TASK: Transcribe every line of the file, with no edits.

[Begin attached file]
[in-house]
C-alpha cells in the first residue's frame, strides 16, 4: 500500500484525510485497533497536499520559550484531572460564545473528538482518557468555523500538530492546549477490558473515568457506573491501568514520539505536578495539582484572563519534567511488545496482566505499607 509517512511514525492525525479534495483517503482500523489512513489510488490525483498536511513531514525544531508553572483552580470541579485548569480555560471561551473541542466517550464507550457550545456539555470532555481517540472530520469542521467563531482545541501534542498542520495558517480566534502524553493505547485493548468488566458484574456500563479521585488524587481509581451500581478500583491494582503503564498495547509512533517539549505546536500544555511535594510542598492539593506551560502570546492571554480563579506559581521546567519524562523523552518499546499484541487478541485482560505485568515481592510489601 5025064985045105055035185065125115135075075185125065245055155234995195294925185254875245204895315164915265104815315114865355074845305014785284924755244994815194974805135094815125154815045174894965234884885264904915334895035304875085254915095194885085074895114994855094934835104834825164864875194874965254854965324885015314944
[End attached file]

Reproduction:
[in-house]
C-alpha cells in the first residue's frame, strides 16, 4: 500500500484525510485497533497536499520559550484531572460564545473528538482518557468555523500538530492546549477490558473515568457506573491501568514520539505536578495539582484572563519534567511488545496482566505499607 509517512511514525492525525479534495483517503482500523489512513489510488490525483498536511513531514525544531508553572483552580470541579485548569480555560471561551473541542466517550464507550457550545456539555470532555481517540472530520469542521467563531482545541501534542498542520495558517480566534502524553493505547485493548468488566458484574456500563479521585488524587481509581451500581478500583491494582503503564498495547509512533517539549505546536500544555511535594510542598492539593506551560502570546492571554480563579506559581521546567519524562523523552518499546499484541487478541485482560505485568515481592510489601 5025064985045105055035185065125115135075075185125065245055155234995195294925185254875245204895315164915265104815315114865355074845305014785284924755244994815194974805135094815125154815045174894965234884885264904915334895035304875085254915095194885085074895114994855094934835104834825164864875194874965254854965324885015314944